Updates On Projects In The Pipeline by Joseph Itri
Developers Meredith Management, Gerding Edlen, and TH Real Estate officially broke ground in late January 2018 on the five-building, 1.1 million-square-foot Fenway Center at the intersection of Brookline and Commonwealth Avenues.
The groundbreaking brought to a close what seemed like never-ending planning and readjustments for one of Boston’s most anticipated projects. Lead developer John Rosenthal of Meredith had been trying to build at the 4.5- acre site for nearly 20 years.
The infrastructural challenges inherent in the project, which includes building over the Mass. Pike, as well as financial challenges, had resulted in repeated delays.
Altogether, it’s expected to have around 500 housing units, 170,000 square feet of offices, 90,000 square feet of retail, 1,290 parking spaces, community space, a daycare center, bicycle storage, and a bike-share station. The first phase includes two apartment buildings with 313 units total.
Back Bay/South End Gateway
Developer Boston Properties has the necessary approvals to build up to 1.26 million square feet of housing, offices, and retail over and around Back Bay Station – and to redevelop the garage at 100 Clarendon Street in the process.
One of the project’s three new towers is expected to reach 364 feet.
Boston Properties reached a deal with opponents concerned about the project’s shadows just before the Boston Planning & Development Agency voted to approve it in November in 2017. The developer will pay $3 million to the Old South Church to mitigate the impact and an additional $3 million to an affordable housing fund that Boston runs.
The project, which could get underway in 2019, is envisioned as a transformative gateway connecting Back Bay and the South End, and will include improvements to Back Bay Station.
Exchange South End
The Boston Planning & Development Agency in mid-August signed off on plans to redevelop the former site of the Boston Flower Exchange in the South End into a 1.6 million-squarefoot, four-building technology and life sciences hub.
Abbey Group, the developer that acquired the parcel in 2016, hopes to start construction on the $1 billion complex’s first phase in the spring of 2019.
The developer also plans to talk to transportation officials about mitigating the 5.6-acre development’s impact on traffic, including through a new ramp for the Southeast Expressway. It has also committed to improving bus access to the area.
Ultimately, what’s been dubbed Exchange South End is due to become one of the biggest new projects in the neighborhood in decades.
A financing deal announced last year between National Real Estate Advisors LLC, the owner of Bulfinch Crossing, and Carr Properties, a Washington, D.C.-based firm, meant a key piece of the mega-project would advance.
Carr Properties took a 50 percent stake in One Congress, the 528 foot, 1 million -square-foot office tower that is set to be among the key features of Bulfinch Crossing. The project means saying goodbye to half of the Government Center Garage. Some of it has disappeared already amid the construction of an apartment and condo tower on New Sudbury Street.
Bulfinch Crossing in total is supposed to produce 812 residential units, 196 hotel rooms, 1.15 million-square feet of office space, and 85,000 square feet of retail. The part-conversion, part-demolition of the garage will produce six buildings with 2.9 million square feet total.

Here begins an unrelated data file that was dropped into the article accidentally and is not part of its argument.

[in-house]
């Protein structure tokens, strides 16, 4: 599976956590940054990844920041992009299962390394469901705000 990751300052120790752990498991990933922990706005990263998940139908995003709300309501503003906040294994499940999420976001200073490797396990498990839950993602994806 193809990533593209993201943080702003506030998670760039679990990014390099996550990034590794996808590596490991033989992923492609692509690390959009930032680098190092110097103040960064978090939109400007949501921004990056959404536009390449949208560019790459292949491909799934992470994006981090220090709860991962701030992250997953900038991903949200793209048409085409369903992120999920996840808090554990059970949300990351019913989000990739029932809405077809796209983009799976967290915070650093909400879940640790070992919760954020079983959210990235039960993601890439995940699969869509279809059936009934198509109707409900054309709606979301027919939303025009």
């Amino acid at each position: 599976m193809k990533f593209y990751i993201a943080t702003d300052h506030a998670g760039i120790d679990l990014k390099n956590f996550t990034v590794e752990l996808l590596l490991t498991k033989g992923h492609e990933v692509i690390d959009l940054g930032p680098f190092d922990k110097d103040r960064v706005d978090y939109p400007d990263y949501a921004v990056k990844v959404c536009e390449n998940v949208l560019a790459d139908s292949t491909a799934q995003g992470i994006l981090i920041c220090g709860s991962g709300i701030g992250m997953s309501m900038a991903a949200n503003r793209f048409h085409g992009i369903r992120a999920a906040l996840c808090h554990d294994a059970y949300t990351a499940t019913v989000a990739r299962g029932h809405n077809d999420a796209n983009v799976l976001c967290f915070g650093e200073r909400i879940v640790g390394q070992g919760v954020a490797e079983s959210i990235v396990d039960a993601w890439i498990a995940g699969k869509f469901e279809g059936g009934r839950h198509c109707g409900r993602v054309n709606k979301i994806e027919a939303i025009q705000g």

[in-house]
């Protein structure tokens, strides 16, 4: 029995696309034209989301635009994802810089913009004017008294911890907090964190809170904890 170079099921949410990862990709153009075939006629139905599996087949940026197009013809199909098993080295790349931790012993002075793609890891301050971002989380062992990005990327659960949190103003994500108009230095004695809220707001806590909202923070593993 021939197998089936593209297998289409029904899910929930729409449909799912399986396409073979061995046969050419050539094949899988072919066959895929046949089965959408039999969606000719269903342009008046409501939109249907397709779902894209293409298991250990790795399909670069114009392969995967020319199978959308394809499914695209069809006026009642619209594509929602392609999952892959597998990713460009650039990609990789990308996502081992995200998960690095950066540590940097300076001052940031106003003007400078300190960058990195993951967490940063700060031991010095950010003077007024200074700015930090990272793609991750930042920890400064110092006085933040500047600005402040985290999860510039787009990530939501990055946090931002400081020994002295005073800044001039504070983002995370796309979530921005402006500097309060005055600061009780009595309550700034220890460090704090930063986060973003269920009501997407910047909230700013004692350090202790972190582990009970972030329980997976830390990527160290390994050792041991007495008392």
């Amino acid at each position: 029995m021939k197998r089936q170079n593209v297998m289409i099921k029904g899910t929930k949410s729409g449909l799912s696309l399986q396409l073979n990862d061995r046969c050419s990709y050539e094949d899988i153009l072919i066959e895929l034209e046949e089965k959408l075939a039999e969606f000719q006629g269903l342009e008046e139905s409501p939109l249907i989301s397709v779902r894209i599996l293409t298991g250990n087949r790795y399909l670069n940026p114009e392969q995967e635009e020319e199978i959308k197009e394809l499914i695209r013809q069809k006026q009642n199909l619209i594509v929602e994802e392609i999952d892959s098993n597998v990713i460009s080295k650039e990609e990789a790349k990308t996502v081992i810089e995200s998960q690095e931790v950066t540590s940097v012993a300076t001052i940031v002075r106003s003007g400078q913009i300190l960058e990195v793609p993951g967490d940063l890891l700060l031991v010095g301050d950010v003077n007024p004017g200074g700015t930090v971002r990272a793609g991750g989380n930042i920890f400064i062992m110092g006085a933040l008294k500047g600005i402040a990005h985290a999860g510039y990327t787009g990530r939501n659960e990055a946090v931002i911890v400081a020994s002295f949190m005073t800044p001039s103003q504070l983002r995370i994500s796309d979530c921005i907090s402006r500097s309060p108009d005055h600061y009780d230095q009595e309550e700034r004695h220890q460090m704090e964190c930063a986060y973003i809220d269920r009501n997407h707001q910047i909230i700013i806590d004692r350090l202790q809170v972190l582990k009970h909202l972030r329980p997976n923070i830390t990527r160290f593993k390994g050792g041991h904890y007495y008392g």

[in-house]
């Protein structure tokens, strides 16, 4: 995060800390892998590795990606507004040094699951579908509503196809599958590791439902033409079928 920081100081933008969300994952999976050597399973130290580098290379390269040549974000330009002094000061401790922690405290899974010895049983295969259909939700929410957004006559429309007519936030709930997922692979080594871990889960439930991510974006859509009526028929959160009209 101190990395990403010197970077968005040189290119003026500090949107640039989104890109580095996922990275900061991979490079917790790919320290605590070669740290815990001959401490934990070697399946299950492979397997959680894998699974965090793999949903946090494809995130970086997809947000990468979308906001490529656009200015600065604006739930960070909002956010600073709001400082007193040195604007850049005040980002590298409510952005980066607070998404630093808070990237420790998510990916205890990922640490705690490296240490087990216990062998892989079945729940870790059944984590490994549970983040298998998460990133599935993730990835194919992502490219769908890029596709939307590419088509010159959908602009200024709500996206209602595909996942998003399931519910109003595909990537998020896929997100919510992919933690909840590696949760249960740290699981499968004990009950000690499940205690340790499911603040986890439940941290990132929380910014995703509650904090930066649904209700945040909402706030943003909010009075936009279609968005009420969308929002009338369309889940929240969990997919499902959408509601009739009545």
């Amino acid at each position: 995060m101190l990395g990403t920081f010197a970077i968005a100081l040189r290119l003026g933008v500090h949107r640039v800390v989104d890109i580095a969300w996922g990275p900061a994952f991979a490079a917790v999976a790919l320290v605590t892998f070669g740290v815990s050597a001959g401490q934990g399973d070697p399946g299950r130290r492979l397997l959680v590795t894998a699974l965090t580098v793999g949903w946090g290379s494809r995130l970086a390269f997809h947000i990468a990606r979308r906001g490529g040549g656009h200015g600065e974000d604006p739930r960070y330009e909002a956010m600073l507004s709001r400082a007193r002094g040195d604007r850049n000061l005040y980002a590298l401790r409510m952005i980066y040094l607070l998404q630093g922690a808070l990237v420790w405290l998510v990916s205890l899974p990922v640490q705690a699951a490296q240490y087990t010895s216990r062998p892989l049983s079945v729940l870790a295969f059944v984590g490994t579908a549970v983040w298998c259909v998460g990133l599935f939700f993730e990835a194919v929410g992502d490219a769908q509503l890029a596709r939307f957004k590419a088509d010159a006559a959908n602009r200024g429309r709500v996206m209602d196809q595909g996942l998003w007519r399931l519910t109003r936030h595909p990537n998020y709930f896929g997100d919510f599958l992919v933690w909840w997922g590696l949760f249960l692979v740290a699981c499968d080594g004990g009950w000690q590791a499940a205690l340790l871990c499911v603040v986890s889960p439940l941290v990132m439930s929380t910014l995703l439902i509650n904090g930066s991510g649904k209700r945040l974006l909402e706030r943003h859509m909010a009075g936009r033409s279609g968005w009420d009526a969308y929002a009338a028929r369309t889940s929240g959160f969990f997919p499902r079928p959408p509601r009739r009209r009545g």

The project is one example of Boston’s pivot away from conventional parking garages, especially ones in areas ripe for development.
HYM Investment Group, Bulfinch Crossing’s developer, expects to start construction on One Congress in 2019, and to open it in 2022.
Winthrop Square Tower
Developer Millennium Partners announced in late September 2018 that it had closed on a deal to purchase the site of the Winthrop Square Garage, which removed the final hurdle to the construction of a 691-foot, 1.6 million-square-foot condo and office tower in its place.
Buying the site of the garage, which Millennium has already demolished, will cost about $163 million. The city is the seller of the property, and the closing meant an upfront payment of $102 million.
The tower – designed by Handel Architects of New York – is destined to be one of the 10 tallest in Boston. Scheduled to be finished in 2022, plans, bids, and design tweaks for the tower have been in the works for years.
South Station Tower
It’s one of the longest-running questions in Boston real estate: Will a tower go up atop South Station?
Hines, a Houston-based development and investment firm, has been trying to build a major complex above New England’s busiest train and bus hub now for several years. Negotiations surrounding the tower have dragged on because of the size of the project and the number of stakeholders in the project, which include the Commonwealth of Massachusetts through the MBTA, Amtrak, the City of Boston, and the developer.
In October 2018, the MBTA granted Hines another six months to negotiate for what would be a 678-foot spire out of the center of South Station. Hines hopes to break ground this fall.
Its current plans call for an 862,000-square-foot addition that would erupt out of the station at the ninth of 51 floors and include 641,000 square feet of office space, 166 condos, and 6,000 square feet of retail as well as parking for 895 cars.